I'm planning to make a very long table for my daughter soon, and will use solid wood butcher-block style for it, probably with some store-bought legs. I'm also going to fasten it to the wall.
Even though it isn't for kitchen use, I'm thinking teenagers will spill drinks, food and other stuff on the table-top and it will be much easier and nicer to maintain.
posted by mumimor at 9:51 AM on March 9, 2015

And I'm going for oak, if I can. For nice color and good aging.
posted by mumimor at 9:51 AM on March 9, 2015

We built a kitchen island out of IKEA's wood countertop (and the part I cut off is a nice cutting board for elsewhere!). The stuff is just perfect if you keep it sanded and oiled. Understand that the countertops are very heavy so you'll need horizontal bars on the sides and across the middle like in the design you've linked--no aspect of that structure is optional or you could have catastrophic ratcheting. Don't skimp on the support.
posted by resurrexit at 10:03 AM on March 9, 2015

These folding legs are inexpensive, just make sure they are tall enough.
posted by H21 at 10:17 AM on March 9, 2015

The folding legs are great, but there's more that you need to do to make that work especially with Ikea composite board counters. Counters are typically supported all along the length so they don't collapse in the middle. Long event tables (solid, ply, or composite), usually have a skirt on the underside to keep the table top from buckling in the middle.
posted by plinth at 11:19 AM on March 9, 2015

My suggestion is to make two half-length tables, instead of one full-length table. That will be considerably easier to construct, and you won't have to add extra legs or any reinforcement to keep it stable and sturdy. Two lighter tables are easier to move and clean behind. And it's a more versatile solution too; you can temporarily move one out from the wall to use as a bar for a party, and if you ever move you'd be much more likely to find a use for them in whatever your new kitchen looks like.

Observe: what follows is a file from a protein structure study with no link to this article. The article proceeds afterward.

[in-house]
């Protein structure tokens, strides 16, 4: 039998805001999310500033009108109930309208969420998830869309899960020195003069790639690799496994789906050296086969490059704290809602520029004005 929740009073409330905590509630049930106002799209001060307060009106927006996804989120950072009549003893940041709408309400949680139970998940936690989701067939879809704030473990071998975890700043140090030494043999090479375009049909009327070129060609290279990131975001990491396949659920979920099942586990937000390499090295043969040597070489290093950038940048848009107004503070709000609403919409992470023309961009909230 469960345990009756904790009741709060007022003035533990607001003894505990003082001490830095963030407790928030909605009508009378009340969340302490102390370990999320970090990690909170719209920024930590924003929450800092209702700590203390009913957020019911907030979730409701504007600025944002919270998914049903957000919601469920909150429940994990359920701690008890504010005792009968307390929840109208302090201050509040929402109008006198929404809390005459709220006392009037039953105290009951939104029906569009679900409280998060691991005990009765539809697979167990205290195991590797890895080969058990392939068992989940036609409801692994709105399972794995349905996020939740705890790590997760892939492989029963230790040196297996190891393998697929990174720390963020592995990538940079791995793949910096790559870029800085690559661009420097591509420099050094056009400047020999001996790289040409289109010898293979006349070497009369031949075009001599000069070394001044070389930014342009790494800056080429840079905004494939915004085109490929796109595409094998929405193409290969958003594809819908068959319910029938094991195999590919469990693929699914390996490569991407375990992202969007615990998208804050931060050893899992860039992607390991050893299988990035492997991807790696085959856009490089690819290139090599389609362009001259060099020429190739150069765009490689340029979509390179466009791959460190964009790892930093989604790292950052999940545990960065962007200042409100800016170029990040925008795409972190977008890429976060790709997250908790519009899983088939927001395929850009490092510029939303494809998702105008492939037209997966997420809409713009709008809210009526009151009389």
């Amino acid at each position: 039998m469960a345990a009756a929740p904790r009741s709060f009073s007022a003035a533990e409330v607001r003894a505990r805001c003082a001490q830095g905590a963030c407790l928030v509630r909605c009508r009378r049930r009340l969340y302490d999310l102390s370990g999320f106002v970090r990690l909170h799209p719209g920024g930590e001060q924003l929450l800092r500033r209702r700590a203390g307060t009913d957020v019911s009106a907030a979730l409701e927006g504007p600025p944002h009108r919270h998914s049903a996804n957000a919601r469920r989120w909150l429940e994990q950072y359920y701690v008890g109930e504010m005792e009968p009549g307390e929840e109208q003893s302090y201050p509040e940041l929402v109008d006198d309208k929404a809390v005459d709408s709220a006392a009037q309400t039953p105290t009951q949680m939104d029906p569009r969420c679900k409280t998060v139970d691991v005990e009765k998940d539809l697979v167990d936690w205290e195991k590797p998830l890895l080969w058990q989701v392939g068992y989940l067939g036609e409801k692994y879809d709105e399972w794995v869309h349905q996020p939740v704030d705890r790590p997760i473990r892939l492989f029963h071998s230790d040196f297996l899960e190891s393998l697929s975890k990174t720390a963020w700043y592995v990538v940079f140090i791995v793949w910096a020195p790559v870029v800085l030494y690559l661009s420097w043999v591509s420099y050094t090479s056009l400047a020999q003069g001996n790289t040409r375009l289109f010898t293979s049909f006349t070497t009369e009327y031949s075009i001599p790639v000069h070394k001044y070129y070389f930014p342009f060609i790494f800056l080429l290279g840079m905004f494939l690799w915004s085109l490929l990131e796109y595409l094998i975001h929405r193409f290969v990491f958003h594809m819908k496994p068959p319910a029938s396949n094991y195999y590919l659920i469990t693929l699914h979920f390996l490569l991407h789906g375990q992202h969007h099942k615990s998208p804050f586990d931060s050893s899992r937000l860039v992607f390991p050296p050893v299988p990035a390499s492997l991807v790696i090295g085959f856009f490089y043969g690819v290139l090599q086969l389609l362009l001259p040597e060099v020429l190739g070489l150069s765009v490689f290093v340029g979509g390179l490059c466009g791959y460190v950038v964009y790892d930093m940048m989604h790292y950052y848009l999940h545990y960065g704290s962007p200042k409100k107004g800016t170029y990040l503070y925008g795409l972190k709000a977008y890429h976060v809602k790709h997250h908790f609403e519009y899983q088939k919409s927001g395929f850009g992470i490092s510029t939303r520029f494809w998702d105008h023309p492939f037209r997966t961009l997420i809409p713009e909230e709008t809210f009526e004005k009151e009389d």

I completely agree with everyone advocating solid wood over particleboard. It's a bit more expensive but wood is better in pretty much every way. It looks better, feels better, is stronger, wears better, is better with water and vibration, and when it gets too beat up it can be sanded and refinished.

Finally, a tangential suggestion: if your wall is really empty and not full of windows or something, I heartily recommend putting a pegboard on it. You can use it for ladles, whisks, measuring cups, spatulas, pizza cutters, eggbeaters, and a lot of other stuff that otherwise winds up tangled in a "miscellaneous" drawer. Bonus: if you paint the pegboard, (which you should do anyway so it doesn't look terrible), you'll be able to skip the drying rack and just put things away immediately after washing them.
posted by aubilenon at 11:23 AM on March 9, 2015 [1 favorite]

Would it make a different if we choose a particle-board countertop with a layer of solid wood on top

...don't do that because solid wood needs some freedom to expand and contract along it's width as humidity changes. (called seasonal movement). Particle board, plywood and MDF are pretty much stable, so trying to combine the two would lead to warping or buckling.
posted by bonobothegreat at 11:57 AM on March 9, 2015 [1 favorite]